Are you breathing effectively when you exercise?
Using the correct breathing when you exercise will:
- improve your cardio output
- increase your strength
- prevent back injuries
- enable you to burn more calories
Here are the Basics..
1. Breathe Out when you flex forwards or towards the fetal position.
As you flex forwards and close the chest you are naturally squeezing the air from your lungs. Breathing out excites the flexion muscles at the front of the body.
- the downward phase of the squat
- pushing up from the push up
- pulling knees to chest eg. slow mountain climbers
2. Breathe In when you extend your body and open up your chest.
Ever noticed how when you stand tall and breathe in deeply you grow a few inches? Breathing in excites the extensor muscles at the back of the body.
- rowing towards the body
- upward phase of the deadlift
- any type of raising exercise lying on your belly
3. When lifting heavy you will momentarily need to hold your breath and then breathe out through tightened lips.
The diaphragm, which is vital for breathing, is also an important stabilising muscle for your spine.
Unfortunately the diaphragm cannot breathe and stabilise a heavy load at the same time.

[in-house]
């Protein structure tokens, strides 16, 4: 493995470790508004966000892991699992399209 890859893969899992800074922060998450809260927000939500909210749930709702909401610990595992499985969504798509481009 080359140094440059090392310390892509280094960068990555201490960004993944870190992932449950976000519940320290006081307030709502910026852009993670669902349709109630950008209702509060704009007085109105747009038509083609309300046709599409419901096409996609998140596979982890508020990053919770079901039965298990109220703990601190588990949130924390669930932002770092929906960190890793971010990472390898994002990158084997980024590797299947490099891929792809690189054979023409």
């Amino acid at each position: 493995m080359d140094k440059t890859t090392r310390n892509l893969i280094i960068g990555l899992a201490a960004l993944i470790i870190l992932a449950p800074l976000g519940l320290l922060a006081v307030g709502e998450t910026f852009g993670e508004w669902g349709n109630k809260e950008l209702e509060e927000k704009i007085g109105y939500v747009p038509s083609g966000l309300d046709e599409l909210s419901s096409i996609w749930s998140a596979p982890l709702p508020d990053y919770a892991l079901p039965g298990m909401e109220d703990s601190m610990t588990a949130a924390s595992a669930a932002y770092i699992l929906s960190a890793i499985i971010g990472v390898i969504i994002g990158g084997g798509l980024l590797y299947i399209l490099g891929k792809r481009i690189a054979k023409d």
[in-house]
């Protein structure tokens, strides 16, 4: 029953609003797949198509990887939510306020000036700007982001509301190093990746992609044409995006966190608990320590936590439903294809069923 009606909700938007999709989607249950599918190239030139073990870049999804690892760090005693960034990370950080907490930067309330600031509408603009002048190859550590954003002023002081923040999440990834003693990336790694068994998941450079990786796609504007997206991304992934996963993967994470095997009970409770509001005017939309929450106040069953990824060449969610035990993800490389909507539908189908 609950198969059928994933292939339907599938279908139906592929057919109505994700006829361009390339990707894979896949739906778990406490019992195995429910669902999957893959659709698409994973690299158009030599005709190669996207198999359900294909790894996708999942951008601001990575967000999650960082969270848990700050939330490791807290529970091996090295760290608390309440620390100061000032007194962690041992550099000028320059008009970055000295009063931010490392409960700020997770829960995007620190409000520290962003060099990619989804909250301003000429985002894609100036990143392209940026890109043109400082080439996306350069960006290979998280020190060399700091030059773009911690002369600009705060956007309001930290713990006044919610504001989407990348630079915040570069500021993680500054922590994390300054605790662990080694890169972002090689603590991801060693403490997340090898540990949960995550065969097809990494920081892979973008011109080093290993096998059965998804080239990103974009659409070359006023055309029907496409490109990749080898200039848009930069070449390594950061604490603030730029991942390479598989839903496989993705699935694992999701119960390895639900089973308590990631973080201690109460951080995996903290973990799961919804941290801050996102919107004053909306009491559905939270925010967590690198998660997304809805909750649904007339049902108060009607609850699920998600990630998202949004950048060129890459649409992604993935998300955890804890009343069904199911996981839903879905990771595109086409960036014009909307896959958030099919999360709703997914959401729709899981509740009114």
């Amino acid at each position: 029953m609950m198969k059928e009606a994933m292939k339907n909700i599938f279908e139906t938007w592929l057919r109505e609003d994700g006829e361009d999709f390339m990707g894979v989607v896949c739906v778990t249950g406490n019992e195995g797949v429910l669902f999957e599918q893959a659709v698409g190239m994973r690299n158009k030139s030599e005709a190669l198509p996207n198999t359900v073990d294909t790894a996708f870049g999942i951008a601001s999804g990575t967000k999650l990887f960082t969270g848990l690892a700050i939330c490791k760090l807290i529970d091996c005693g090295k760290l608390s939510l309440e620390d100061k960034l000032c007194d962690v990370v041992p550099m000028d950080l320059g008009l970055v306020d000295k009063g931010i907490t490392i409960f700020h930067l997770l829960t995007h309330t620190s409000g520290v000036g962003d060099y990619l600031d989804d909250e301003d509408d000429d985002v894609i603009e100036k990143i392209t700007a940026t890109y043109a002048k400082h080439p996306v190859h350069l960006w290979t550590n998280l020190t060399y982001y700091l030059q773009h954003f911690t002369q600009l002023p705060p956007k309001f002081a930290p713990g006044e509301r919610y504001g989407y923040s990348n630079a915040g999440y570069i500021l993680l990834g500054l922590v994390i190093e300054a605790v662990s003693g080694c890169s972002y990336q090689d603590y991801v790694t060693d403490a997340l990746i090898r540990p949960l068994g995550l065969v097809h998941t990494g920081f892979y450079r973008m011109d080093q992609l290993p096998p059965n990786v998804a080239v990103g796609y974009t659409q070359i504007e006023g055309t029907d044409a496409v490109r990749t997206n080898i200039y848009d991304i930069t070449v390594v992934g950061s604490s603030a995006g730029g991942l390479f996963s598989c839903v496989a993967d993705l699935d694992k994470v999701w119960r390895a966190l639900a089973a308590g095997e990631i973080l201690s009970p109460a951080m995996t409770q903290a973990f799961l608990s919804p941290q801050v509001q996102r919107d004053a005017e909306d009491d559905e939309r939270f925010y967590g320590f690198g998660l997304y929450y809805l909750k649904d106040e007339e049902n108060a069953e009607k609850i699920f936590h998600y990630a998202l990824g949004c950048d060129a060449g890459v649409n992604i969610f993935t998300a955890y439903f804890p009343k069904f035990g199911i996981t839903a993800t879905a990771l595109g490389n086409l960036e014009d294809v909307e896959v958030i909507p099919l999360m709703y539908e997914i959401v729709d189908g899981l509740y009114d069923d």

During a heavy Squat based exercise you would breathe in first and then hold your breath on the downward phase of the squat and then breath out through tightened lips on the upward phase.
Notice this is the opposite of the breathing in 1 and 2 above.
The same would apply to the kettlebell swing. Breathe in and hold on the downward swing and breathe out through tightened lips on the upward swing.
For practically all bodyweight exercises you will not need to ever hold your breath as the load is not heavy enough so make sure you keep breathing at all times as outlined in 1 and 2.
OK, I hope you have found this useful and can now start breathing more effectively.
I am confused by the Breathe In, of the upward phase of the deadlift.
Breathe Out, During a heavy Squat based exercise you would breathe in first and then hold your breath on the downward phase of the squat and then breath out through tightened lips on the upward phase.
Greg Brookes says
Yes Lance providing the weight is not very heavy then you can move through the exercise while breathing normally, out as you flex forwards and in as you straighten and extend.